There was something in its touch that gave Lucie a check. She stopped in the act of putting the note in her bosom, and, with her hands yet at her neck, looked terrified at Madame Defarge. Madame Defarge met the lifted eyebrows and forehead with a cold, impassive stare. rhTee saw shtomineg tobua Madmae Deaegrf’s hctou atht emad Lucei zreefe. eSh deosptp as hes saw iuptngt teh ntoe in rhe soomb, and hwti ehr sadhn rane rhe cnke, hes gave aeMamd eegafrD a iiretferd oolk. dmaeMa eaDfreg ooelkd akcb at ehr ithw a ldco, lmsoeintsoe reast.
“My dear,” said Mr. Lorry, striking in to explain; “there are frequent risings in the streets; and, although it is not likely they will ever trouble you, Madame Defarge wishes to see those whom she has the power to protect at such times, to the end that she may know them—that she may identify them. I believe,” said Mr. Lorry, rather halting in his reassuring words, as the stony manner of all the three impressed itself upon him more and more, “I state the case, Citizen Defarge?” “My daer,” disa Mr. rorLy, ugjminp in to naepilx. “ereTh rae eotfn pssiinurg in eth etsrtse. nAd, ugahtohl it is nliluyek tath yeht iwll etbhor oyu, aMmaed eDagfre tnaws to moce ihtw us so she can ees eoths she gtmih be aelb to rtteopc, wtah yteh lkoo eikl, to difietny hmet. I veeiebl I’m rorctec, eys, nizieCt graDefe?” dasi Mr. oLyrr. He asid eesth eigunsrsar odwsr harret ntelayttive, as he asw hte euiossr mernna of geraDfe nad eth wemon.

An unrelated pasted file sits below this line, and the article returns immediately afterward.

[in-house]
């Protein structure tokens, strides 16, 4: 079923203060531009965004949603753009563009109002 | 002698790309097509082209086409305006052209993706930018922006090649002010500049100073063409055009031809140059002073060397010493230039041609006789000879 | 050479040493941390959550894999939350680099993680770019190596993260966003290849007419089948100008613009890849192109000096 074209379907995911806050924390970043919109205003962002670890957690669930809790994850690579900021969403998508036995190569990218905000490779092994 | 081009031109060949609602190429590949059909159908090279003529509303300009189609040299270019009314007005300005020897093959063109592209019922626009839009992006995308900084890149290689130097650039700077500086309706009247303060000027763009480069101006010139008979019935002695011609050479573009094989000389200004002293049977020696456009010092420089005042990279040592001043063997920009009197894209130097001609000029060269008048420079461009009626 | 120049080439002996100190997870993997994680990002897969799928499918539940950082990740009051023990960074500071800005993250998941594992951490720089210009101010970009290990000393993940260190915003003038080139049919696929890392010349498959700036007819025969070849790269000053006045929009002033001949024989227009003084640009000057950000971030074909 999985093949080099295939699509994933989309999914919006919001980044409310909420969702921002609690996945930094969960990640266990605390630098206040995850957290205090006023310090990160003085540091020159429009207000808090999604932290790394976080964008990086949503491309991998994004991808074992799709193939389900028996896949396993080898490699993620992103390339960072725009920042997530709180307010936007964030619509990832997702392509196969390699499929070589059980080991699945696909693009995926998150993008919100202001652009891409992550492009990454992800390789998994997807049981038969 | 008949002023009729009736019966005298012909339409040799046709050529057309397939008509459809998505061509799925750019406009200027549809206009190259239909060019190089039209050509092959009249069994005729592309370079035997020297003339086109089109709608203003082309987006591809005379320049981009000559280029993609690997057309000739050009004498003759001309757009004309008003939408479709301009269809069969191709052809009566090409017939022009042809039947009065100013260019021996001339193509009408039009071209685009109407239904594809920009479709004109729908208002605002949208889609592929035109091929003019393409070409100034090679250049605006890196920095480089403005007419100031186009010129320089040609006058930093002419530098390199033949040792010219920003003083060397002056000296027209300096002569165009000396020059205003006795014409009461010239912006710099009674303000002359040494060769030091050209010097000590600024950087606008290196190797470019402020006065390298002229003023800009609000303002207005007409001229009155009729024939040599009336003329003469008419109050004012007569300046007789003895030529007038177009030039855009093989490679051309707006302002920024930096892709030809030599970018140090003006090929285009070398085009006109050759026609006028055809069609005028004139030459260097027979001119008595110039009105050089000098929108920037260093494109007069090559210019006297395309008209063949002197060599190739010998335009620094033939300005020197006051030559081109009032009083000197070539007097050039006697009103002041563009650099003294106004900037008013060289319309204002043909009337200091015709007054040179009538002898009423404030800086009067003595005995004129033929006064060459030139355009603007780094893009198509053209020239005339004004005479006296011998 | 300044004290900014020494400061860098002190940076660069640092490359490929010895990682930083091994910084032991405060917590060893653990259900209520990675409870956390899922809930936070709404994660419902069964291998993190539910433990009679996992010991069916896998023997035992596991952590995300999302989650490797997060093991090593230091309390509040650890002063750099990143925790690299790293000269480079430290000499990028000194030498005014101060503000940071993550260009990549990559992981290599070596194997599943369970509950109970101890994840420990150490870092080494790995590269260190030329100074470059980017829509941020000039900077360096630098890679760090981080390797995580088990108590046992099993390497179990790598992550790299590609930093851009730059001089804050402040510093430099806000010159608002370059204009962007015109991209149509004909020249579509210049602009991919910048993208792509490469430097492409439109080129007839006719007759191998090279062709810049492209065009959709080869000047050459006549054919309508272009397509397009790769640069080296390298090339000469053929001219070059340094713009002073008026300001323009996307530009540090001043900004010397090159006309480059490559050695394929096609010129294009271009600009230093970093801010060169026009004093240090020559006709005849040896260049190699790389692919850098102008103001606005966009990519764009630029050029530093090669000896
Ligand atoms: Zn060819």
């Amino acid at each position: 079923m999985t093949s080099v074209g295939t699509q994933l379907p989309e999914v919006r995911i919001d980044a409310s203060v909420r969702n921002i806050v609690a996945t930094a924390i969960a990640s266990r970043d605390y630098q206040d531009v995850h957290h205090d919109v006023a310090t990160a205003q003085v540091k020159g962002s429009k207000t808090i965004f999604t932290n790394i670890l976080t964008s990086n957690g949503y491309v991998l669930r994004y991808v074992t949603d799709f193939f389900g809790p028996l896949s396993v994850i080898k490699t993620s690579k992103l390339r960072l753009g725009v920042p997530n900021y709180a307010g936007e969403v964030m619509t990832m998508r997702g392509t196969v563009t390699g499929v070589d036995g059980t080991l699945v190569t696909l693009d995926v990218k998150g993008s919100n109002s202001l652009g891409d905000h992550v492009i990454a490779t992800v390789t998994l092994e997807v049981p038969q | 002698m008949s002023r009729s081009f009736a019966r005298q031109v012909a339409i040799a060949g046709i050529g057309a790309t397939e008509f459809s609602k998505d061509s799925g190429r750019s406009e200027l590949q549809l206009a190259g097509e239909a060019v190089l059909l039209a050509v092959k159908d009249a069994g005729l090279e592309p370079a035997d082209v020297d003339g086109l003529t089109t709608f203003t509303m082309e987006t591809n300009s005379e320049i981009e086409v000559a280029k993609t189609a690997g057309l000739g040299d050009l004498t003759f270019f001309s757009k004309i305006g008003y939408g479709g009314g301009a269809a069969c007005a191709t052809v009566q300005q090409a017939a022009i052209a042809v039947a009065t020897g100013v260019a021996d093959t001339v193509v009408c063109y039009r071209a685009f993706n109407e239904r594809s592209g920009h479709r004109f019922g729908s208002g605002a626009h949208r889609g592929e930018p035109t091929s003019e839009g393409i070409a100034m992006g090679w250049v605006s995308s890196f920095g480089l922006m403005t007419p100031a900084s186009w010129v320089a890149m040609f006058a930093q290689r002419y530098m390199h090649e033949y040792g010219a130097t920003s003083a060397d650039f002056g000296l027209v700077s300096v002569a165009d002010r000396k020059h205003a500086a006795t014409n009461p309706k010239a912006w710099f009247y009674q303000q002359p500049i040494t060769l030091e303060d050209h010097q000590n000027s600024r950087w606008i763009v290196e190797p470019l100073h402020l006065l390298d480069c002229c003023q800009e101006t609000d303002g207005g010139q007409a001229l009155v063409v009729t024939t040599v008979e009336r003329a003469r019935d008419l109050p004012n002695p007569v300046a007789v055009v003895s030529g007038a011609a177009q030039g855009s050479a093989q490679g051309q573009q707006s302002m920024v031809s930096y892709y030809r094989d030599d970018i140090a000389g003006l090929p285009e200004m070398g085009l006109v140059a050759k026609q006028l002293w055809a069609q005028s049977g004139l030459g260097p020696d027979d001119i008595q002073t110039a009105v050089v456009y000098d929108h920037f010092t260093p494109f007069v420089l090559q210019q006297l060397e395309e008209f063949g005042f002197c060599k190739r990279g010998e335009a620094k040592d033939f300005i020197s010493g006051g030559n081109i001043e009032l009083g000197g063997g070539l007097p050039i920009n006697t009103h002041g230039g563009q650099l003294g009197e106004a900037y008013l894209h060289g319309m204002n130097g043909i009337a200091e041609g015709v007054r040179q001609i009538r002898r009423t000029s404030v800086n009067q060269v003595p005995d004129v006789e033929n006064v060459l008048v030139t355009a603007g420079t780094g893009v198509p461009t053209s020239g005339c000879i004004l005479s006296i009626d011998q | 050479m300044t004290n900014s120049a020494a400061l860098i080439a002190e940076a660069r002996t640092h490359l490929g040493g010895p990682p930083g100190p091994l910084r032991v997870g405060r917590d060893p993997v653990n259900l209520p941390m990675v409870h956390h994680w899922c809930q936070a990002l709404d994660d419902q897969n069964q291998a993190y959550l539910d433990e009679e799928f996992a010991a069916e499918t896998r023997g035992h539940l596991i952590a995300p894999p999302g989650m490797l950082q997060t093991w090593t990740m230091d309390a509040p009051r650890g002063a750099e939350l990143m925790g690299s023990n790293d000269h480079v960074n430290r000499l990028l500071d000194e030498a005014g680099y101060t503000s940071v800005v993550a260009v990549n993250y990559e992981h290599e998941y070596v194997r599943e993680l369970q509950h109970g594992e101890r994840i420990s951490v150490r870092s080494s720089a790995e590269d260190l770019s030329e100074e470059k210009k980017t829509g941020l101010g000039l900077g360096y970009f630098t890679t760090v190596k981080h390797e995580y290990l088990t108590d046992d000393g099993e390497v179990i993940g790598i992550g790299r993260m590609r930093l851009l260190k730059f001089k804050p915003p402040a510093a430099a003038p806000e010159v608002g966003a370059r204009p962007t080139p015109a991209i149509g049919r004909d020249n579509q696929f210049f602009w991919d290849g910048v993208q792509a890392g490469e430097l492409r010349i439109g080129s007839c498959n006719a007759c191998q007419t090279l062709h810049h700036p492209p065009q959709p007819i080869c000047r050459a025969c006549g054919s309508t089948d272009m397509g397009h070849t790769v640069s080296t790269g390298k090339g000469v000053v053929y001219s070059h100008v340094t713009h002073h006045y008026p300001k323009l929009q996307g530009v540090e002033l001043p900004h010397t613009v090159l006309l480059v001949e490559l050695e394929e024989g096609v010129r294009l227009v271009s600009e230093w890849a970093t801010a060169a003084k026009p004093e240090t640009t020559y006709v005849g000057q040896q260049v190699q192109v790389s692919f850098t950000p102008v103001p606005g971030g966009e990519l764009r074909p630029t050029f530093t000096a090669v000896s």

Defarge looked gloomily at his wife, and gave no other answer than a gruff sound of acquiescence. eeDfrag dlkooe yoligmlo at shi iefw. iHs olyn aswnre aws a rgunt of namtergee.
“You had better, Lucie,” said Mr. Lorry, doing all he could to propitiate, by tone and manner, “have the dear child here, and our good Pross. Our good Pross, Defarge, is an English lady, and knows no French.” “Lieuc, uoy’d eebtrt vleea uryo erathgud nad issM oPrss eerh,” dasi Mr. roryL, dnoig lal he dolcu to aseeapp meth. “Msis ossrP is an nEslgih lday dna nsedo’t nokw yna hercFn,” he ltod graDfee.